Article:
foreach (var item in items)
            {
                list.Add(new Node(Path.GetFileName(item), item, Directory.Exists(item)));
            }
        }
        else
        {
            var items = Directory.GetFileSystemEntries(node);
            foreach (var item in items)
            {
                list.Add(new Node(Path.GetFileName(item), item, Directory.Exists(item)));
            }
        }
        return Json(list, JsonRequestBehavior.AllowGet);
    }
    

    In your Razor HTML-view, the base for the TreeView control is a simple <div> tag, with an data-url attribute pointing at the method it should call to get data:

     <div id="tree1" data-url="/home/nodes"></div>

    and finally some javascript/jquery to initialize the TreeView and add some handling, this code loads the treeview, sets the icons I would like to have (from font-awesome) and adds a click-handler which just writes out the selected node name to the console.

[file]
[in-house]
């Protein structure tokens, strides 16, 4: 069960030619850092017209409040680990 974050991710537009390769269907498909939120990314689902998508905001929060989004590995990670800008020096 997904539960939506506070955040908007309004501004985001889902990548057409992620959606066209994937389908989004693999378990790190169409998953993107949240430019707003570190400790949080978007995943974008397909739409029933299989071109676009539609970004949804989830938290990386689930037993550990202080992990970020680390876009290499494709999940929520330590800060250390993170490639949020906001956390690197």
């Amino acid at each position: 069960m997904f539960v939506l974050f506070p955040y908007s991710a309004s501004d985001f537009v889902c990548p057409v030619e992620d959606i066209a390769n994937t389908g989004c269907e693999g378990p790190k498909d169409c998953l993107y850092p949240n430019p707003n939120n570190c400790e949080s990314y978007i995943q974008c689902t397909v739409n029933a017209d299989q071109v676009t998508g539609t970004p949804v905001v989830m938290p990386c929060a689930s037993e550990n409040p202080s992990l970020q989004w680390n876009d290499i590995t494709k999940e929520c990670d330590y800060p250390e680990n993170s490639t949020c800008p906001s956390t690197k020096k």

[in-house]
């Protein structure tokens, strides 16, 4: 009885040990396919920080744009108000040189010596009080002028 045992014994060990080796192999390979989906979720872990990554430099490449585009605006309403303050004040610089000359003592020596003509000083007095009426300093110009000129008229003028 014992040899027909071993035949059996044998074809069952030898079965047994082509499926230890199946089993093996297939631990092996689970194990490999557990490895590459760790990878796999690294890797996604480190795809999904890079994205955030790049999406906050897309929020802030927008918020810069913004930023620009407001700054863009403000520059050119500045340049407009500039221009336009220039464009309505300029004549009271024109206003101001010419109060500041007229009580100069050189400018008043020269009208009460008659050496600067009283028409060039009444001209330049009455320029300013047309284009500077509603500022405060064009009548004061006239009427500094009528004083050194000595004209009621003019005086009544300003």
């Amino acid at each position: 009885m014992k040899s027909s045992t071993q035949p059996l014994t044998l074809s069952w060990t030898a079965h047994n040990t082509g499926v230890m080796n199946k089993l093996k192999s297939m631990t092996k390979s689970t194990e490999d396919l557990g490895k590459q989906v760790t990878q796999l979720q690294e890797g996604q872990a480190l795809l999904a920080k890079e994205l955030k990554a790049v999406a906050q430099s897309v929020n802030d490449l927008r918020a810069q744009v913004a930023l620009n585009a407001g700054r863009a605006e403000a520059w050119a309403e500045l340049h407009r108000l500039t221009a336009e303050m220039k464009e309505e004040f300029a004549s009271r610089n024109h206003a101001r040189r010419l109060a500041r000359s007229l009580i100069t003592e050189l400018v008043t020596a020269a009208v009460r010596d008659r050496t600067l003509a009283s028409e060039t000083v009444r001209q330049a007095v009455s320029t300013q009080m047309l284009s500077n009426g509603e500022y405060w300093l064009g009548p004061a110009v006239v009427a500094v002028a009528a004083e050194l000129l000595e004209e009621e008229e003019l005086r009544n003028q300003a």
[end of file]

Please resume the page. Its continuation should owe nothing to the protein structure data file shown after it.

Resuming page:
@section scripts {
        <script language="javascript" type="text/javascript">
    
            $(function () {
                 $('#tree1').tree({
                    closedIcon: $('<i class="fa fa-plus"></i>'),
                    openedIcon: $('<i class="fa fa-minus"></i>'),
                    dragAndDrop: false,
                    selectable: false
                });
    
                // bind 'tree.click' event
                $('#tree1').bind(
                    'tree.click',
                    function (event) {
                        // The clicked node is 'event.node'
                        var node = event.node;
                        console.log('clicked ' + node.name );
                    }
                );
            });
    
        </script>
    }

    This is all you need to do, and it’s possible (and quite easy too) to modify the look of the tree in the view, have your own icons and such. Ask questions in the “issues” section of the project and I’m sure you’ll get your answers - https://github.com/mbraak/jqTree/issues